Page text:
It's a tour de force — the kind of experience that you emerge from hours/days/weeks later muttering, "Yikes! why isn't there a book like this on <insert your own top 3 works/composers/software techniques here>, anyway?"
    The authors have done a masterful job of mustering "canonical" works that span a broad range of styles within the electroacoustic tradition (granulation, algorithmic composition, brassage/collage, live plus tape/electronics), and touch on very different toolsets (from the earliest FM work at Stanford, to the Composer's Desktop Project, to the halls of IRCAM and GRM, to the World Soundscape Project, and to techniques for spatialization).
    Of course, the interesting thing about focusing on earlier canonical works is that many of these techniques are in much wider use and easily available to you on your laptop now, but you can really get the sense of being present at the birth of and at play in the possibilities the development of new software techniques allowed.
    And, in case I haven't been clear, Inside Computer Music is a lot of fun. The kind of fun that, in time and as you mess about with the interactive software, stealthily leaves you with the respect that can only come from having consumed and attempted to produce something.
    One of the book's great features, from my point of view, extends well beyond its likely enthusiastic reception as a classroom text (which seems assured). The collection and presentation of the text and accompanying website materials can simultaneously serve the larger purpose of accessibility beyond the classroom — something very much on the minds of any of us who think about diversity and inclusivity. While its subject matter focuses on on a specific and historically-located body of "art music," Inside Computer Music does the finest job I have seen of offering the history, insights, and a sense of "how the work is made" to anyone with a curious set of ears outside of electroacoustic music's circle of light.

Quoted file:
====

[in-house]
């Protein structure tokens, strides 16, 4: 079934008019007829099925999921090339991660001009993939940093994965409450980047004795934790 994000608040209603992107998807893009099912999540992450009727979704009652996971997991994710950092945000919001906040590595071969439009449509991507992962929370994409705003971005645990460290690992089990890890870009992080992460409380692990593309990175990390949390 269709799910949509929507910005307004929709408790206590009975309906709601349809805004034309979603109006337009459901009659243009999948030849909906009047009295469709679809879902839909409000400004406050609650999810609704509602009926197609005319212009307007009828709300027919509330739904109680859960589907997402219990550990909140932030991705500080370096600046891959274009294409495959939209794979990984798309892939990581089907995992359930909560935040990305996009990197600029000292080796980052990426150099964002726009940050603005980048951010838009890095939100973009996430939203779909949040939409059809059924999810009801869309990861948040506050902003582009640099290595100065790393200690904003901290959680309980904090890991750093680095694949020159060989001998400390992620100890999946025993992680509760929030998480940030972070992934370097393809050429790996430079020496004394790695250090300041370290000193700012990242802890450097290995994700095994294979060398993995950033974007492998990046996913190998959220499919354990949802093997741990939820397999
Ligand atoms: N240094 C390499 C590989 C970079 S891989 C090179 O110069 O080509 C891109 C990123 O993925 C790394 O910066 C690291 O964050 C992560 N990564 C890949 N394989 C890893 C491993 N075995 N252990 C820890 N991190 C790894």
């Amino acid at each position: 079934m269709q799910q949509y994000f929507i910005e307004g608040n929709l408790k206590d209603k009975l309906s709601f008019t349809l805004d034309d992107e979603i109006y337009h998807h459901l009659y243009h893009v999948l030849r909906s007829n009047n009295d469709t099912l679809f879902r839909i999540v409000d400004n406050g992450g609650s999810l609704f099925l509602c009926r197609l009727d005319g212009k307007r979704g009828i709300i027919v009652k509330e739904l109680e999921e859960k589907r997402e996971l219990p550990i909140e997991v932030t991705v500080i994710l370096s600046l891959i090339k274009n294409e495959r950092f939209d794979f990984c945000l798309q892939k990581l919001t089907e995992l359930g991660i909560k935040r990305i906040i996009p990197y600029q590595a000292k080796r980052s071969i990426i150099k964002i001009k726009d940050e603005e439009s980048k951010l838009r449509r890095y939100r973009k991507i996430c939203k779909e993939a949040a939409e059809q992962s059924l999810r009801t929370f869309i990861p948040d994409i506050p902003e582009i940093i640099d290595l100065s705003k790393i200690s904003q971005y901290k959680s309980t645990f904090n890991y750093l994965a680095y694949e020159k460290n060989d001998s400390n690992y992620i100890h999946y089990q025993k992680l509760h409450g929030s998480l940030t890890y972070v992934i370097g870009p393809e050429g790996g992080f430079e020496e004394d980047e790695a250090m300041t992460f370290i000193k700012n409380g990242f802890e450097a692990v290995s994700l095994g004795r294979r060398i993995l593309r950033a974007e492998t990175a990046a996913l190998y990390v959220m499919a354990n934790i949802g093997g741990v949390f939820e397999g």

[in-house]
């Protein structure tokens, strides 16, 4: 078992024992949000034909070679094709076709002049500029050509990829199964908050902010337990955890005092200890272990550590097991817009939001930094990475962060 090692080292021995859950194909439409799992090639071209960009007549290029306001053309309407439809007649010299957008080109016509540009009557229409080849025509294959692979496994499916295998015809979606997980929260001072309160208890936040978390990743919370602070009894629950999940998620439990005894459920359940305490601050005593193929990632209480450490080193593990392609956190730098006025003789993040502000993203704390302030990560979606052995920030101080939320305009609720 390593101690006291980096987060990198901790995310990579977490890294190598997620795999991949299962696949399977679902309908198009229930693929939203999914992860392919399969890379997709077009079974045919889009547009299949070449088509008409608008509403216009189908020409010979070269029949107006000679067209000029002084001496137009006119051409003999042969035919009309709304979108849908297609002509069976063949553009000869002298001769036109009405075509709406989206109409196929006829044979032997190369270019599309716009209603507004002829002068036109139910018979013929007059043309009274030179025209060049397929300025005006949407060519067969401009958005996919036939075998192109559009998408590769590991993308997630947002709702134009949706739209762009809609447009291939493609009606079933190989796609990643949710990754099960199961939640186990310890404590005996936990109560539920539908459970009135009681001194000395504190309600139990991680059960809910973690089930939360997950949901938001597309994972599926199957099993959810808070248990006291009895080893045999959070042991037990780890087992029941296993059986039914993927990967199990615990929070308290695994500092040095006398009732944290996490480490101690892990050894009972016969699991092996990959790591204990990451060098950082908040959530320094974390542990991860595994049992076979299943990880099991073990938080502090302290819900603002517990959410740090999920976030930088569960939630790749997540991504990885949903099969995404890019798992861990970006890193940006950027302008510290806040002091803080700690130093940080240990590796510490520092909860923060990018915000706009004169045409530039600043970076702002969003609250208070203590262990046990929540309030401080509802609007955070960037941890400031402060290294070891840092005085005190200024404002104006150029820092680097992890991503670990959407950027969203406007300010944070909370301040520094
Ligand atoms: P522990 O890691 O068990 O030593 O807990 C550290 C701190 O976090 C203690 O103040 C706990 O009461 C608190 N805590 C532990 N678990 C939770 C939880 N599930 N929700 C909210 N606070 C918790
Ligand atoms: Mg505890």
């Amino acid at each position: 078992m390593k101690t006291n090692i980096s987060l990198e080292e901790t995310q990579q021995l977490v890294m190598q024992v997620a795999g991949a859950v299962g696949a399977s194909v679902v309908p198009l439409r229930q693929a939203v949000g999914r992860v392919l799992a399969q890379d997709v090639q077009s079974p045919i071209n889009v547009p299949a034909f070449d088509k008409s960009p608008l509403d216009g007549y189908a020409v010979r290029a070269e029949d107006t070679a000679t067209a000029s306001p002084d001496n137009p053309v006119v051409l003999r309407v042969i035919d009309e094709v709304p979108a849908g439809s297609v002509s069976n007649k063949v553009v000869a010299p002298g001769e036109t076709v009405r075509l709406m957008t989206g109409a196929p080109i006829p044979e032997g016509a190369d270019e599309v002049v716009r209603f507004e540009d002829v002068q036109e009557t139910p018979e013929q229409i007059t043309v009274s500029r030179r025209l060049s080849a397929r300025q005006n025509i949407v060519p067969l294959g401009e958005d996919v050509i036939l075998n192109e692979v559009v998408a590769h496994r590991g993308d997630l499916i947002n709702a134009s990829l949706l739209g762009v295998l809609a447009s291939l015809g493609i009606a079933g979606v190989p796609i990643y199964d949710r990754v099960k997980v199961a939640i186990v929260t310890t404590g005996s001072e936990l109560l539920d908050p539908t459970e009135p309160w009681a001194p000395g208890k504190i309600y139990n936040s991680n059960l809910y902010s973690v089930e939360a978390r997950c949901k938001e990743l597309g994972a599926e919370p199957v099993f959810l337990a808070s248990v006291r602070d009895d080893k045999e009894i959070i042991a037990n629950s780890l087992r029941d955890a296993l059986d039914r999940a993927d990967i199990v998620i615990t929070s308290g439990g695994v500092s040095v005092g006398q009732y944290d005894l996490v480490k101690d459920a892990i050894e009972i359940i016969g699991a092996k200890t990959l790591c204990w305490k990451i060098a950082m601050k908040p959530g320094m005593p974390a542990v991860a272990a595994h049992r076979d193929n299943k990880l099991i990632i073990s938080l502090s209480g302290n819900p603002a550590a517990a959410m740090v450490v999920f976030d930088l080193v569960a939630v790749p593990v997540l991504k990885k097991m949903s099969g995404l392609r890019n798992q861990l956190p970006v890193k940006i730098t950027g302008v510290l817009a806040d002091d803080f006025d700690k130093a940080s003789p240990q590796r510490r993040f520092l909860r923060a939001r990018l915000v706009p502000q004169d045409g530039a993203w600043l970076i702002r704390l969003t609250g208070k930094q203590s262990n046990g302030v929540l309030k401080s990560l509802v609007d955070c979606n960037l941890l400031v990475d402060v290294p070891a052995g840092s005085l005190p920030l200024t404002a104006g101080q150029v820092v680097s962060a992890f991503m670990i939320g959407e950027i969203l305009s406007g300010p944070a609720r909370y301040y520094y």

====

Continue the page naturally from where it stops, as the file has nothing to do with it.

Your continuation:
I'd like to end this little encomium by returning to the notion of the Forum post. In addition to the book Reviews we've posted over the years to point readers toward books of interest to members of the Max community in general, we've also seen the occasional post in search of specific guidance on working with a given genre for the interested beginner. Inside Computer Music is an engaging and enjoyable answer to that kind of request, and — as I've said earlier — the kind of project I'd like to see more of. Now, if you'll excuse me, I'm going to go back to working my way through the software to see how Trevor Wishart started with the sound of two whisky glasses clinking together and wound up with his piece Imago....

    • Jul 08 2021 | 3:12 pm
      This sounds super interesting, thanks again for bringing this to our attention!
    • Jul 08 2021 | 9:27 pm
      This is exactly what I am looking for! I even went to Ircam seeking for information and insights in contemporary techniques ...